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by Verosol


Cruz y Ortiz arquitectos en tant que Architectes.

When the renewed Rijksmuseum will open her doors in 2013 it will fulfil all international conditions to house over 7.000 objects of art and history, exposed for a big public of 1,5-2 million visitors each year. In order to achieve this, an impressive renovation took place, based on the assigned competition of Cruz y Ortiz Arquitectos in 2001, in which the original 19th century building of Cuypers has been recovered in its original glory. The way in which Cruz y Ortiz carefully treated the existing building highlights and reinforces the spatial use of the monumental building in a modern way. An important thread in the architects’ perspective is “to go further with Cuypers,” which not only does justice to the original architect, but as well requires a measured interpretation of the costly monumental aspects and giving them a new logic or additional layer in time. The co-existence of old and new, without any narrative character, is essential in this juxtaposition.

Once the visitor has entered the museum, this approach is most sensible in the courtyards, where similar to the Cuypers’ building, solemnity, quietness and symmetry are present, embraced by the adjacent centuries’ old facade. Simultaneously the existing building has been made fully public accessible, even including the formerly secluded staff areas in the low vaulted basements.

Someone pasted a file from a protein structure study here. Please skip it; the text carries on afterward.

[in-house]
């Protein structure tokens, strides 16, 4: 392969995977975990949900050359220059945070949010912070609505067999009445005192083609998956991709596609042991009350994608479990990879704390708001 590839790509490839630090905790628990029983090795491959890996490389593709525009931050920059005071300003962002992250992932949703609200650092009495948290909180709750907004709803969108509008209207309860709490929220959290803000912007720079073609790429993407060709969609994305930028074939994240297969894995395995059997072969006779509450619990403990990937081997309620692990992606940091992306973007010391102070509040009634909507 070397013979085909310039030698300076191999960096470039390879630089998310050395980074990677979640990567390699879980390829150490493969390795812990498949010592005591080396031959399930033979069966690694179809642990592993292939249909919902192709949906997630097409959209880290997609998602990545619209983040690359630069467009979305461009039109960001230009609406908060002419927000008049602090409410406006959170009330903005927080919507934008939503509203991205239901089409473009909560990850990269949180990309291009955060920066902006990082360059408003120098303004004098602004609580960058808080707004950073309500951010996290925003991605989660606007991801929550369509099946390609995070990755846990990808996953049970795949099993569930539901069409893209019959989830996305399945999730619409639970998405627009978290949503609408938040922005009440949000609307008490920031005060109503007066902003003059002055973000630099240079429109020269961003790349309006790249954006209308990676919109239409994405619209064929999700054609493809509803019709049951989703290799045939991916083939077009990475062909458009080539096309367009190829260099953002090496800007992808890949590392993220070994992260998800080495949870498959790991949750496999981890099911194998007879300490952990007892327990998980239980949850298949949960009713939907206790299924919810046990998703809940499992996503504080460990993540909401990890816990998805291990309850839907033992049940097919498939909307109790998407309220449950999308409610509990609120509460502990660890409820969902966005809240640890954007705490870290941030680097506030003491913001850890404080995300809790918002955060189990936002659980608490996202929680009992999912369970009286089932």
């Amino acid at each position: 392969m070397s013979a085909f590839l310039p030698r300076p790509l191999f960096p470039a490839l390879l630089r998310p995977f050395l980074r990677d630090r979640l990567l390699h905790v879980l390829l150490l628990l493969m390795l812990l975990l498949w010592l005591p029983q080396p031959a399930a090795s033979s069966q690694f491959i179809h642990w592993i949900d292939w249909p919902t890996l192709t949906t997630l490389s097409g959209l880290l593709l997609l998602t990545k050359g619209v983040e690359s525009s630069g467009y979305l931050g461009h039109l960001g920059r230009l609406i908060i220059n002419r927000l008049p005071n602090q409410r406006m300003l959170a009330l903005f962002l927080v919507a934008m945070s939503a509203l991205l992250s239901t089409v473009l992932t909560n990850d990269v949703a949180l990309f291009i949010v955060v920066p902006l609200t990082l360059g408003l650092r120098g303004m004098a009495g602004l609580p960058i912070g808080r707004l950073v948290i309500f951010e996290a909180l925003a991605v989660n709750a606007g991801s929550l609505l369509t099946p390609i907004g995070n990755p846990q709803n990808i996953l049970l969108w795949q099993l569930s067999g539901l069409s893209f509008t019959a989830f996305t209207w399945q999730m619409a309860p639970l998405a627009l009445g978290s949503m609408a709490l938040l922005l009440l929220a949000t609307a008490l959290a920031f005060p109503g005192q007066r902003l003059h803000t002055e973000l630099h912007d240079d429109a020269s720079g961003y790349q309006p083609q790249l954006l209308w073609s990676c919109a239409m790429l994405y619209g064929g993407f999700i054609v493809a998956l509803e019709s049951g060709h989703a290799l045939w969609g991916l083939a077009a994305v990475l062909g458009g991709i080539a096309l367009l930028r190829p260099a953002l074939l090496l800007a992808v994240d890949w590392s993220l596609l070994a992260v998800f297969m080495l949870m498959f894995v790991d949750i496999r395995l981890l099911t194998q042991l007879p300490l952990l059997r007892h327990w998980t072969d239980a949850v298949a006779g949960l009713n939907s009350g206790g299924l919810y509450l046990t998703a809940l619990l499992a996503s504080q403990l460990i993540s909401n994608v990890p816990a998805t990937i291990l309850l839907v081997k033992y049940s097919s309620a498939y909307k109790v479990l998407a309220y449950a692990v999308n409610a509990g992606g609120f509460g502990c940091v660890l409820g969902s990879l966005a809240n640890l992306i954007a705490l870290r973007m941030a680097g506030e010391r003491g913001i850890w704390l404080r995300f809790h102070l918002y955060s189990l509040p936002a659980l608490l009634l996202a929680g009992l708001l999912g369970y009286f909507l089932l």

The severely damaged casco has been liberated from any visual installation component, false ceiling or subdividing wall and is revealed in all splendour bringing down dosed light on the art objects of the big masters. In addition, useful space has creatively been sought underneath the courtyard’s square within the boundaries of the very own building, facilitating spacious, modern public functions such as the auditorium, the shop and grand cafe. A big merit for the Rijksmuseum is the big indoor square under the well illuminated atria for the development of all kind of events.

The physical and visual interruption that the peculiar bicycles’ passage straight through the Rijksmuseum used to give, has been overcome by a gentle slope of the square, enabling to connect east with west, something that in the original plans of Cuypers only occurred on the highest level of the exhibition area. With this smart intervention one of the biggest logistical bottlenecks of the past century has been resolved, offering the RIJKS a great public space for multiple use under its own roof and providing it a vast promising future.